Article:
Squando's heart is sad and sore;
And his poor squaw waits at home
For the feet that never come!
"Waldron of Cocheco, hear!
Squando speaks, who laughs at fear;
Take the captives he has ta'en;
Let the land have peace again!"
As the words died on his tongue,
Wide apart his warriors swung;
Parted, at the sign he gave,
Right and left, like Egypt's wave.
And, like Israel passing free
Through the prophet-charmed sea,
Captive mother, wife, and child
Through the dusky terror filed.
One alone, a little maid,
Middleway her steps delayed,
Glancing, with quick, troubled sight,
Round about from red to white.
Then his hand the Indian laid
On the little maiden's head,
Lightly from her forehead fair
Smoothing back her yellow hair.
"Gift or favor ask I none;
What I have is all my own
Never yet the birds have sung,
Squando hath a beggar's tongue.'
"Yet for her who waits at home,
For the dead who cannot come,
Let the little Gold-hair be
In the place of Menewee!
"Mishanock, my little star!
Come to Saco's pines afar;
Where the sad one waits at home,
Wequashim, my moonlight, come!"
"What!" quoth Waldron, "leave a child
Christian-born to heathens wild?
As God lives, from Satan's hand
I will pluck her as a brand!"
"Hear me, white man!" Squando cried;
"Let the little one decide.
Wequashim, my moonlight, say,
Wilt thou go with me, or stay?"
Slowly, sadly, half afraid,
Half regretfully, the maid
Owned the ties of blood and race,--
Turned from Squando's pleading face.
Not a word the Indian spoke,
But his wampum chain he broke,
And the beaded wonder hung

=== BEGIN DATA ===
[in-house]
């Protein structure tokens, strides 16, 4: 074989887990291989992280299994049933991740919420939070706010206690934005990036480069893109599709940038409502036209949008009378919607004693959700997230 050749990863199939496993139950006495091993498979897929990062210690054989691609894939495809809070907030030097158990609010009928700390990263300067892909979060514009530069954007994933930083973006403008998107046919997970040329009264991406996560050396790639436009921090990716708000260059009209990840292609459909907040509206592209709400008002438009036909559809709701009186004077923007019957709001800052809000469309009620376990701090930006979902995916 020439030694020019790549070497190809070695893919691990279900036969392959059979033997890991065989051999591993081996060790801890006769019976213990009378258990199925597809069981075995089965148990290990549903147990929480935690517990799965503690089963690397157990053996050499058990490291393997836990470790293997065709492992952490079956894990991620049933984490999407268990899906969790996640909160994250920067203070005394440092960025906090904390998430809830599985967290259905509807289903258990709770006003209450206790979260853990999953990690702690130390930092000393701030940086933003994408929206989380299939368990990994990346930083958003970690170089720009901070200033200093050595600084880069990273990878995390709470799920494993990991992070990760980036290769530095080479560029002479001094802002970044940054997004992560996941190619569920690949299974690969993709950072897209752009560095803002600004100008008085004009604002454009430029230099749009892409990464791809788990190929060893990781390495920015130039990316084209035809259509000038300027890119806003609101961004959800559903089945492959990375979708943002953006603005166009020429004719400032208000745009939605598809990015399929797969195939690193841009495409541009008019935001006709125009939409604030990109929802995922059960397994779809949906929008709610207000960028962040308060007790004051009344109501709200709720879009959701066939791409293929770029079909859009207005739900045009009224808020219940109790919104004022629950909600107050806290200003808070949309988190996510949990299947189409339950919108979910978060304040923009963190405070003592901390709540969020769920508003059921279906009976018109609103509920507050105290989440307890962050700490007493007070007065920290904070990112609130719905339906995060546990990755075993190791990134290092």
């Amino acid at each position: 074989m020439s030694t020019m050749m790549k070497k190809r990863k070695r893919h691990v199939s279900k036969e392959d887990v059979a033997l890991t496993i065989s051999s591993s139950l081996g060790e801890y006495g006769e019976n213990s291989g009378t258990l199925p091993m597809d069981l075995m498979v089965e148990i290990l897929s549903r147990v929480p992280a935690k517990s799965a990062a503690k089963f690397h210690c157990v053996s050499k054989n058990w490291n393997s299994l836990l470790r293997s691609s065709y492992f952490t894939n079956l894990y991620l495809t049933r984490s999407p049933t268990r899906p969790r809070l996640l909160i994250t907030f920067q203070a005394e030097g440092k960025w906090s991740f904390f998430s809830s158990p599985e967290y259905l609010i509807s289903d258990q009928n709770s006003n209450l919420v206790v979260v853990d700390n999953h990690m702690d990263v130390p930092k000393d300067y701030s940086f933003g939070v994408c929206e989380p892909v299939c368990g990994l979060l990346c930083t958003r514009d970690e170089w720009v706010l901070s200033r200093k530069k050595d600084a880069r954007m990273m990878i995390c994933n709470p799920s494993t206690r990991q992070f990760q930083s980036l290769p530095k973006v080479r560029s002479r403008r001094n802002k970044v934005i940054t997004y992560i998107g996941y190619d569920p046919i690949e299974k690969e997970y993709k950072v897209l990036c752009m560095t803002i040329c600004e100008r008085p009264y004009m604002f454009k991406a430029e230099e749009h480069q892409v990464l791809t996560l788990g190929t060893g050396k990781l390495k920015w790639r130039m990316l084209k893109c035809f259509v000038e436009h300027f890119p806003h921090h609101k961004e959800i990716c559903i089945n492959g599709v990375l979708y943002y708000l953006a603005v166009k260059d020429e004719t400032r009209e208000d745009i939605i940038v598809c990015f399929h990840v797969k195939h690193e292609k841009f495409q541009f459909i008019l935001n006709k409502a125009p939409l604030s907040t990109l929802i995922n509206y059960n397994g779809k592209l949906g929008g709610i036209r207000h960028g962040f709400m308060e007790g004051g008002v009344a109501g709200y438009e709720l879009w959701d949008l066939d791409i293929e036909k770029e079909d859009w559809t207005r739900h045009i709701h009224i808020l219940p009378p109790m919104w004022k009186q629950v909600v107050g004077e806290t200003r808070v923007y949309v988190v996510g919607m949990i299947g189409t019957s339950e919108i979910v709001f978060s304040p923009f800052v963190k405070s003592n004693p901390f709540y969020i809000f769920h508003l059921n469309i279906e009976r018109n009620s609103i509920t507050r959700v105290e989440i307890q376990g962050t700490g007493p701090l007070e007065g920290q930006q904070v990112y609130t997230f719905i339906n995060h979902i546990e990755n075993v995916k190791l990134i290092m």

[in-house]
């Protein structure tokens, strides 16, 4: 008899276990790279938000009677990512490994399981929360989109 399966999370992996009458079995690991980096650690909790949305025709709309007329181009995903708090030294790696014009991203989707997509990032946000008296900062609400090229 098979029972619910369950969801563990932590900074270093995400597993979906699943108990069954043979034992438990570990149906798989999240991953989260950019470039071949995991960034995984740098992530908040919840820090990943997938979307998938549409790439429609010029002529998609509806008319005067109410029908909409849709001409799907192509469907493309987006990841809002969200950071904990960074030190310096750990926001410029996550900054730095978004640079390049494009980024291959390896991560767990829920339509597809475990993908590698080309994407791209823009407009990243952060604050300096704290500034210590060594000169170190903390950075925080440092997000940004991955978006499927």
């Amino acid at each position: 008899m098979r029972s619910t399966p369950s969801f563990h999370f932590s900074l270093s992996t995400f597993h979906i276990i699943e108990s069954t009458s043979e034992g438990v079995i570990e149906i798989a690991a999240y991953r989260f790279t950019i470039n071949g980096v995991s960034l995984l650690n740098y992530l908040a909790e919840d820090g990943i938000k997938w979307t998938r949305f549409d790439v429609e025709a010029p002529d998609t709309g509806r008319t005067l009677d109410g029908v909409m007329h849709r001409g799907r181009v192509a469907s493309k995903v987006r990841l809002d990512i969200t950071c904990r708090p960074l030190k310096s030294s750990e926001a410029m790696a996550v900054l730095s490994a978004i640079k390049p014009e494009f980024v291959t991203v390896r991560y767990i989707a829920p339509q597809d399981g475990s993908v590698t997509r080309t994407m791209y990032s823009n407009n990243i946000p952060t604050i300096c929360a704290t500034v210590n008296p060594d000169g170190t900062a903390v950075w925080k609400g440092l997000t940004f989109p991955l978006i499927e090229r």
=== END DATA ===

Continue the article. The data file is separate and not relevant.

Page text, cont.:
On that neck so fair and young.
Silence-shod, as phantoms seem
In the marches of a dream,
Single-filed, the grim array
Through the pine-trees wound away.
Doubting, trembling, sore amazed,
Through her tears the young child gazed.
"God preserve her!" Waldron said;
"Satan hath bewitched the maid!"
Years went and came. At close of day
Singing came a child from play,
Tossing from her loose-locked head
Gold in sunshine, brown in shade.
Pride was in the mother's look,
But her head she gravely shook,
And with lips that fondly smiled
Feigned to chide her truant child.
Unabashed, the maid began
"Up and down the brook I ran,
Where, beneath the bank so steep,
Lie the spotted trout asleep.
"'Chip!' went squirrel on the wall,
After me I heard him call,
And the cat-bird on the tree
Tried his best to mimic me.
"Where the hemlocks grew so dark
That I stopped to look and hark,
On a log, with feather-hat,
By the path, an Indian sat.
"Then I cried, and ran away;
But he called, and bade me stay;
And his voice was good and mild
As my mother's to her child.
"And he took my wampum chain,
Looked and looked it o'er again;
Gave me berries, and, beside,
On my neck a plaything tied."
Straight the mother stooped to see
What the Indian's gift might be.
On the braid of wampum hung,
Lo! a cross of silver swung.
Well she knew its graven sign,
Squando's bird and totem pine;
And, a mirage of the brain,
Flowed her childhood back again.
Flashed the roof the sunshine through,
Into space the walls outgrew;
On the Indian's wigwam-mat,
Blossom-crowned, again she sat.
Cool she felt the west-wind blow,
In her ear the pines sang low,
And, like links from out a chain,
Dropped the years of care and pain.
From the outward toil and din,
From the griefs that gnaw within,
To the freedom of the woods
Called the birds, and winds, and floods.
Well, O painful minister!
Watch thy flock, but blame not her,
If her ear grew sharp to hear
All their voices whispering near.
Blame her not, as to her soul
All the desert's glamour stole,
That a tear for childhood's loss
Dropped upon the Indian's cross.
When, that night, the Book was read,
And she bowed her widowed head,
And a prayer for each loved name
Rose like incense from a flame,
With a hope the creeds forbid
In her pitying bosom hid,
To the listening ear of Heaven
Lo! the Indian's name was given.